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PALENQUE

PalenquePalenque Mayan Ruin in Chiapas

Palenque Bàak' in Modern Maya is a Maya archeological site near the Usumacinta River in the Mexican state of Chiapas, located about 180 miles northeast of San Cristobal de Las Casas. It is a medium-sized site, much smaller than such huge sites as Tikal or Copán, but it contains some of the finest architecture, sculpture, roof comb and bas-relief carvings the Maya produced

Temple of the Cross

Much of the Early Classic history of the city still awaits the archaeologist's trowel. However, from the extent of the surveyed site and the reference to Early Classic rulers in the inscriptional record of the Late Classic, it is clear Palenque's history is much longer than we currently know. The fact that early ajaw (king or lord) and mythological beings used a variety of emblem glyphs in their titles indeed suggests a complex early history. For instance, K'uk' B'ahlam the supposed founder of the Palenque dynasty is called a Toktan Ajaw in the text of the Temple of the Foliated Cross.

 

The famous structures that we know today probably represent a rebuilding effort in response to the attacks by the city of Calakmul and its client states in 599 and 611. One of the main figures responsible for rebuilding Palenque and for a renaissance in the city's art and architecture is also one of the best-known Maya Ajaw, K'inich Janaab' Pakal (Pacal the Great), who ruled from 615 to 683. He is best known through his funerary monument, dubbed the Temple of Inscriptions after the lengthy text preserved in the temple's superstructure. At the time Alberto Ruz Lhuillier excavated Pakal's tomb it was the richest and best preserved of any scientifically excavated burial then known from the ancient Americas. It held this position until the discovery of the rich Moche burials at Sipan, Peru and the recent discoveries at Copan and Calakmul.

Palenque MexicoEarly Classic period

The first ajaw, or king, of B'aakal that we know of was K'uk Balam (Quetzal Jaguar), who governed for four years starting in the year 431. After him, a king came to power, nicknamed Gasparín by archaeologists. The two next kings were probably Gasparín's sons. Little was known about the first of these, B'utz Aj Sak Chiik, until 1994, when a tablet was found describing a ritual for the king. The first tablet mentioned his successor Ahkal Mo' Naab I as a teenage prince, and therefore it is believed that there was a family relation between them. For unknown reasons, Akhal Mo' Naab I had great prestige, so the Kings who succeeded him were proud to be his descendants.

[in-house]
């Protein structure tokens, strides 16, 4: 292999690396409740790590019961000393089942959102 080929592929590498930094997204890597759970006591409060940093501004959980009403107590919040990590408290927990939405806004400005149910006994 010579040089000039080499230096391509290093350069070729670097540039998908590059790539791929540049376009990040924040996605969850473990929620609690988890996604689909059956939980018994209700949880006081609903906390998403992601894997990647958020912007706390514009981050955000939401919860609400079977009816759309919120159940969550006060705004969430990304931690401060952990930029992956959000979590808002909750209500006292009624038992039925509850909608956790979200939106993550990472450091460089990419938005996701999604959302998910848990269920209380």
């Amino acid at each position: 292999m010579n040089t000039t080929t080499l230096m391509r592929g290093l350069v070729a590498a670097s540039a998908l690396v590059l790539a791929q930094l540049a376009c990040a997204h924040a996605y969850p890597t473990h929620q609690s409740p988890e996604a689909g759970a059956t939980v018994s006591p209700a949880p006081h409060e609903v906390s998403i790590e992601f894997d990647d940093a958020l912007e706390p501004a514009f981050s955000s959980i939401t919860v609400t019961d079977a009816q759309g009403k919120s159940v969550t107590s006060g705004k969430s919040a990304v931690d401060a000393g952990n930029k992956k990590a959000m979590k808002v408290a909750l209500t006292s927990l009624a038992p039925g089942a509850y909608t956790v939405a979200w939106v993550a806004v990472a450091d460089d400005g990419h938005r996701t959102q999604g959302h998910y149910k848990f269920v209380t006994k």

When Ahkal Mo' Naab I died in 524, there was an interregnum of four years, before the following king was crowned en Toktán in 529. K'an Joy Chitam I governed for 36 years. His sons Ahkal Mo' Naab II and K'an B'alam I were the first kings who used the title Kinich, which means the great son. This word was used also by later kings. B'alam I was succeeded in 583 by Yok Iknal, who is supposedly his daughter. The inscriptions found in Palenque document a battle that occurred under her government in which troops from Calakmul invaded and sacked Palenque, a military feat without known precedents. These events took place on April 21, 599.

A second victory by Calakmul occurred some twelve years later, in 611, under the government of Aj Ne' Yohl Mat, son of Yol Iknal. In this occasion, the king of Calakmul entered Palenque in person, consolidating a significant military disaster, the which was followed by an epoch of political disorder. Aj Ne' Yohl Mat was to die in 612.

Palenque Chiapas MexicoLate Classic period

A view of the main plaza of Palenque from the Temple of the Foliated Cross. B'aakal began the Late Classic period in the throes of the disorder created by the defeats before Calakmul. The texts written in 680s are pessimistic: "Lost is the divine lady, lost is the king."[citation needed] These sources also tell of some fundamental rites that were not actually done. Mentions of the government at the time have not been found.

 

It is believed that after the death of Aj Ne' Yohl Mat, Janaab Pakal, sometimes called Pakal I, took power thanks to a political agreement. Janaab Pakal assumed the functions of the ajaw (king) but never was crowned. He was succeeded in 612 by his daughter, the queen Sak K'uk', who governed for only three years. It is considered that the dynasty was reestablished from then on, so B'aakal retook the path of glory and splendor.

 

The son of Janaab Pakal is the most famous of the Mayan kings, K'inich Janaab' Pakal, also known as Pakal the Great. Starting at 12 years of age, he reigned in Palenque from 615 to 683. Known as the favorite of the gods, he carried Palenque to new levels of splendor, in spite of having come to power when the city was at a low point. Pakal married the princess of Oktán in 624 and had two children.

 

During his government, most of the palaces and temples of Palenque were constructed; the city flourished as never before, eclipsing Tikal. The central complex, known as The Palace, was enlarged and remodeled on various occasions, notably in the years 654, 661, and 668. In this structure, is a text describing how in that epoch Palenque was newly allied with Tikal, and also with Yaxchilan, and that they were able to capture the six enemy kings of the alliance. Not much more had been translated from the text.

 

After the death of Pakal in 683, his older son K'inich Kan B'alam assumed the kingship of B'aakal, who in turn was succeeded in 702 by his brother K'inich K'an Joy Chitam II. The first continued the architectural and sculptural works that were begun by his father, as well as finishing the construction of the famous tomb of Pakal. Furthermore, he began ambitious projects, like the Group of the Crosses. Thanks to numerous works begun during his government, now we have portraits of this king, found in various sculptures. His brother succeeded him continuing with the same enthusiasm of construction and art, reconstructing and enlarging the north side of the Palace. Thanks to the reign of these three kings, B'aakal had a century of growing and splendor.